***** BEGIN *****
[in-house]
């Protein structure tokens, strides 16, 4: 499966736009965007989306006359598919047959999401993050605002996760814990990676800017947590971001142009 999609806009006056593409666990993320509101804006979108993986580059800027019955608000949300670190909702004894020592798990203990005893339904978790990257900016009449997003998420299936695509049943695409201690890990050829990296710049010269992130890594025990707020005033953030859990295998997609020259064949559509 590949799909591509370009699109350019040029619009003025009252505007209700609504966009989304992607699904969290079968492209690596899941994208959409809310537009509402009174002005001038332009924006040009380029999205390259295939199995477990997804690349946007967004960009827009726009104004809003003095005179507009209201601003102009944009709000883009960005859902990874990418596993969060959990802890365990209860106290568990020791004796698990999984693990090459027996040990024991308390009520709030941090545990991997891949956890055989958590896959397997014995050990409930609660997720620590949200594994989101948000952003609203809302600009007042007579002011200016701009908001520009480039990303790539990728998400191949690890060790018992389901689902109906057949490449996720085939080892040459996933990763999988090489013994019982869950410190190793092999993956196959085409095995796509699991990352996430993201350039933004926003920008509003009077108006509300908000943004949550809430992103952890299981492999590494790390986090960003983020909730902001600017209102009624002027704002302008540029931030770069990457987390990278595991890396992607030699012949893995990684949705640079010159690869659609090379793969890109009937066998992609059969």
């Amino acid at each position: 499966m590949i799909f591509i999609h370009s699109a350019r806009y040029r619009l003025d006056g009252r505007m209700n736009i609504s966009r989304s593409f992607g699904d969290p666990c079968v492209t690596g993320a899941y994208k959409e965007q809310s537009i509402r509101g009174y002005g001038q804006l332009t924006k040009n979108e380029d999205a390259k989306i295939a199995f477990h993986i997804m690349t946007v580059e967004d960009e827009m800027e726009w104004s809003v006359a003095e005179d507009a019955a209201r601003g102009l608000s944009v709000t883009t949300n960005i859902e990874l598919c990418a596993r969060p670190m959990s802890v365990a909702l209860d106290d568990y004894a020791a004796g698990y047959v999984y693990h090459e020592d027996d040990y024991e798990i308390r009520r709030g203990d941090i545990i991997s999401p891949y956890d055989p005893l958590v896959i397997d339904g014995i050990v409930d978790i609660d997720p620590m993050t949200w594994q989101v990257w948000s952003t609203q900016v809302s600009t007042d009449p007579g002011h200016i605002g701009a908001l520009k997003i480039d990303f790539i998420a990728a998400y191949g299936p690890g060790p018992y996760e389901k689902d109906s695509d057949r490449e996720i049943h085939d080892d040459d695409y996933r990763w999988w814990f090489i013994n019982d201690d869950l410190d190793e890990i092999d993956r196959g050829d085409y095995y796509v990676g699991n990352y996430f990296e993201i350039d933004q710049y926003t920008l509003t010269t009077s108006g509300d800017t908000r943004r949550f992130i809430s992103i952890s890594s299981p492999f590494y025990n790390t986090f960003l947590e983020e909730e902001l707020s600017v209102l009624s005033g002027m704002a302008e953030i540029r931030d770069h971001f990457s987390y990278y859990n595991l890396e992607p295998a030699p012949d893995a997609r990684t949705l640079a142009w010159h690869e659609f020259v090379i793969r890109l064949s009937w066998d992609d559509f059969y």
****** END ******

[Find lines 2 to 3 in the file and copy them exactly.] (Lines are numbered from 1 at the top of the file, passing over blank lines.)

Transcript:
């Protein structure tokens, strides 16, 4: 499966736009965007989306006359598919047959999401993050605002996760814990990676800017947590971001142009 999609806009006056593409666990993320509101804006979108993986580059800027019955608000949300670190909702004894020592798990203990005893339904978790990257900016009449997003998420299936695509049943695409201690890990050829990296710049010269992130890594025990707020005033953030859990295998997609020259064949559509 590949799909591509370009699109350019040029619009003025009252505007209700609504966009989304992607699904969290079968492209690596899941994208959409809310537009509402009174002005001038332009924006040009380029999205390259295939199995477990997804690349946007967004960009827009726009104004809003003095005179507009209201601003102009944009709000883009960005859902990874990418596993969060959990802890365990209860106290568990020791004796698990999984693990090459027996040990024991308390009520709030941090545990991997891949956890055989958590896959397997014995050990409930609660997720620590949200594994989101948000952003609203809302600009007042007579002011200016701009908001520009480039990303790539990728998400191949690890060790018992389901689902109906057949490449996720085939080892040459996933990763999988090489013994019982869950410190190793092999993956196959085409095995796509699991990352996430993201350039933004926003920008509003009077108006509300908000943004949550809430992103952890299981492999590494790390986090960003983020909730902001600017209102009624002027704002302008540029931030770069990457987390990278595991890396992607030699012949893995990684949705640079010159690869659609090379793969890109009937066998992609059969």
């Amino acid at each position: 499966m590949i799909f591509i999609h370009s699109a350019r806009y040029r619009l003025d006056g009252r505007m209700n736009i609504s966009r989304s593409f992607g699904d969290p666990c079968v492209t690596g993320a899941y994208k959409e965007q809310s537009i509402r509101g009174y002005g001038q804006l332009t924006k040009n979108e380029d999205a390259k989306i295939a199995f477990h993986i997804m690349t946007v580059e967004d960009e827009m800027e726009w104004s809003v006359a003095e005179d507009a019955a209201r601003g102009l608000s944009v709000t883009t949300n960005i859902e990874l598919c990418a596993r969060p670190m959990s802890v365990a909702l209860d106290d568990y004894a020791a004796g698990y047959v999984y693990h090459e020592d027996d040990y024991e798990i308390r009520r709030g203990d941090i545990i991997s999401p891949y956890d055989p005893l958590v896959i397997d339904g014995i050990v409930d978790i609660d997720p620590m993050t949200w594994q989101v990257w948000s952003t609203q900016v809302s600009t007042d009449p007579g002011h200016i605002g701009a908001l520009k997003i480039d990303f790539i998420a990728a998400y191949g299936p690890g060790p018992y996760e389901k689902d109906s695509d057949r490449e996720i049943h085939d080892d040459d695409y996933r990763w999988w814990f090489i013994n019982d201690d869950l410190d190793e890990i092999d993956r196959g050829d085409y095995y796509v990676g699991n990352y996430f990296e993201i350039d933004q710049y926003t920008l509003t010269t009077s108006g509300d800017t908000r943004r949550f992130i809430s992103i952890s890594s299981p492999f590494y025990n790390t986090f960003l947590e983020e909730e902001l707020s600017v209102l009624s005033g002027m704002a302008e953030i540029r931030d770069h971001f990457s987390y990278y859990n595991l890396e992607p295998a030699p012949d893995a997609r990684t949705l640079a142009w010159h690869e659609f020259v090379i793969r890109l064949s009937w066998d992609d559509f059969y």